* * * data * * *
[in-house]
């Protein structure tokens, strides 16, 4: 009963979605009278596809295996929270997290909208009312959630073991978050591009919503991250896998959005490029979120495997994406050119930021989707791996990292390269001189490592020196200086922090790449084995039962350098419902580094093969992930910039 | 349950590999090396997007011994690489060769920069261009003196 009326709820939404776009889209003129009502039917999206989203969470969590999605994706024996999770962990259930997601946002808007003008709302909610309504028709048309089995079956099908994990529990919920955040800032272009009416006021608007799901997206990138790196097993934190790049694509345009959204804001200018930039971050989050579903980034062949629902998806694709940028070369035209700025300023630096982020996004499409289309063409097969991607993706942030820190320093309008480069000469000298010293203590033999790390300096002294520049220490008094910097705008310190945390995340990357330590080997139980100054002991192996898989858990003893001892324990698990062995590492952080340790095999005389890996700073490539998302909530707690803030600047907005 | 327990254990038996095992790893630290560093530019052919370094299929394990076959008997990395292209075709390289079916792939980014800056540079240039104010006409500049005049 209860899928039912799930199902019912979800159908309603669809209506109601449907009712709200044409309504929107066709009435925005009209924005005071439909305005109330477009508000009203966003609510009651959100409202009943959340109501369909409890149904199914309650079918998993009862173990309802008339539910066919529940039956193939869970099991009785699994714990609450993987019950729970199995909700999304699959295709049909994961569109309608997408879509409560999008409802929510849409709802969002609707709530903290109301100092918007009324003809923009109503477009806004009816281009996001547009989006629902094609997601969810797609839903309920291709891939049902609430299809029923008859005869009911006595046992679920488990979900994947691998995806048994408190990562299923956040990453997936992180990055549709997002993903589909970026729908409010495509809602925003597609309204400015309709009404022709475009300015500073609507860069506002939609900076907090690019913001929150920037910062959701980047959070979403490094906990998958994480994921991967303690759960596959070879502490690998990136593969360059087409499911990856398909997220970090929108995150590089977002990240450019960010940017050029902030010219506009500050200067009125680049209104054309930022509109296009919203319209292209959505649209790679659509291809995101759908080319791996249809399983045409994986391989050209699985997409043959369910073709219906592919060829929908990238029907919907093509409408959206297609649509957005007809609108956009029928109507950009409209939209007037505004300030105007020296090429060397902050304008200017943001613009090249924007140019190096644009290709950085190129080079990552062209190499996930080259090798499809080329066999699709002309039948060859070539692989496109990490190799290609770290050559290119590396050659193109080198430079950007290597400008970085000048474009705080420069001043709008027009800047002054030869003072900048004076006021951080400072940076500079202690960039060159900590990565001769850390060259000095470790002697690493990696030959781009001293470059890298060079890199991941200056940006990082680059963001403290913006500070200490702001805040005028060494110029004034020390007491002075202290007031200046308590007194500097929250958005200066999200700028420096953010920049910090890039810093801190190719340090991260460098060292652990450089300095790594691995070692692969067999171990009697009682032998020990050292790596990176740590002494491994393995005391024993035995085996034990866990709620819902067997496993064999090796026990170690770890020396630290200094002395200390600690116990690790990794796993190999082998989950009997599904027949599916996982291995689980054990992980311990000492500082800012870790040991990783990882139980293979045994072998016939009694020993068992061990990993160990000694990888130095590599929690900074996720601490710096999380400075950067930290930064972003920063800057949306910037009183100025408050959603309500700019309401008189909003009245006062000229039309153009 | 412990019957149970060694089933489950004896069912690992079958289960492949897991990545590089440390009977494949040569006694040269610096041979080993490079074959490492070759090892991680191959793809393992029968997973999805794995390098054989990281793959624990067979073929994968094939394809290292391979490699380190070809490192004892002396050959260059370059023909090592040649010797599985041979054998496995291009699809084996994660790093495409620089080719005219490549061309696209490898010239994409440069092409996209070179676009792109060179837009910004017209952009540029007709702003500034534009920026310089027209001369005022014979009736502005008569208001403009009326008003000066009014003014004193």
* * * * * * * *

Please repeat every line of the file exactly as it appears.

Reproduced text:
[in-house]
């Protein structure tokens, strides 16, 4: 009963979605009278596809295996929270997290909208009312959630073991978050591009919503991250896998959005490029979120495997994406050119930021989707791996990292390269001189490592020196200086922090790449084995039962350098419902580094093969992930910039 | 349950590999090396997007011994690489060769920069261009003196 009326709820939404776009889209003129009502039917999206989203969470969590999605994706024996999770962990259930997601946002808007003008709302909610309504028709048309089995079956099908994990529990919920955040800032272009009416006021608007799901997206990138790196097993934190790049694509345009959204804001200018930039971050989050579903980034062949629902998806694709940028070369035209700025300023630096982020996004499409289309063409097969991607993706942030820190320093309008480069000469000298010293203590033999790390300096002294520049220490008094910097705008310190945390995340990357330590080997139980100054002991192996898989858990003893001892324990698990062995590492952080340790095999005389890996700073490539998302909530707690803030600047907005 | 327990254990038996095992790893630290560093530019052919370094299929394990076959008997990395292209075709390289079916792939980014800056540079240039104010006409500049005049 209860899928039912799930199902019912979800159908309603669809209506109601449907009712709200044409309504929107066709009435925005009209924005005071439909305005109330477009508000009203966003609510009651959100409202009943959340109501369909409890149904199914309650079918998993009862173990309802008339539910066919529940039956193939869970099991009785699994714990609450993987019950729970199995909700999304699959295709049909994961569109309608997408879509409560999008409802929510849409709802969002609707709530903290109301100092918007009324003809923009109503477009806004009816281009996001547009989006629902094609997601969810797609839903309920291709891939049902609430299809029923008859005869009911006595046992679920488990979900994947691998995806048994408190990562299923956040990453997936992180990055549709997002993903589909970026729908409010495509809602925003597609309204400015309709009404022709475009300015500073609507860069506002939609900076907090690019913001929150920037910062959701980047959070979403490094906990998958994480994921991967303690759960596959070879502490690998990136593969360059087409499911990856398909997220970090929108995150590089977002990240450019960010940017050029902030010219506009500050200067009125680049209104054309930022509109296009919203319209292209959505649209790679659509291809995101759908080319791996249809399983045409994986391989050209699985997409043959369910073709219906592919060829929908990238029907919907093509409408959206297609649509957005007809609108956009029928109507950009409209939209007037505004300030105007020296090429060397902050304008200017943001613009090249924007140019190096644009290709950085190129080079990552062209190499996930080259090798499809080329066999699709002309039948060859070539692989496109990490190799290609770290050559290119590396050659193109080198430079950007290597400008970085000048474009705080420069001043709008027009800047002054030869003072900048004076006021951080400072940076500079202690960039060159900590990565001769850390060259000095470790002697690493990696030959781009001293470059890298060079890199991941200056940006990082680059963001403290913006500070200490702001805040005028060494110029004034020390007491002075202290007031200046308590007194500097929250958005200066999200700028420096953010920049910090890039810093801190190719340090991260460098060292652990450089300095790594691995070692692969067999171990009697009682032998020990050292790596990176740590002494491994393995005391024993035995085996034990866990709620819902067997496993064999090796026990170690770890020396630290200094002395200390600690116990690790990794796993190999082998989950009997599904027949599916996982291995689980054990992980311990000492500082800012870790040991990783990882139980293979045994072998016939009694020993068992061990990993160990000694990888130095590599929690900074996720601490710096999380400075950067930290930064972003920063800057949306910037009183100025408050959603309500700019309401008189909003009245006062000229039309153009 | 412990019957149970060694089933489950004896069912690992079958289960492949897991990545590089440390009977494949040569006694040269610096041979080993490079074959490492070759090892991680191959793809393992029968997973999805794995390098054989990281793959624990067979073929994968094939394809290292391979490699380190070809490192004892002396050959260059370059023909090592040649010797599985041979054998496995291009699809084996994660790093495409620089080719005219490549061309696209490898010239994409440069092409996209070179676009792109060179837009910004017209952009540029007709702003500034534009920026310089027209001369005022014979009736502005008569208001403009009326008003000066009014003014004193």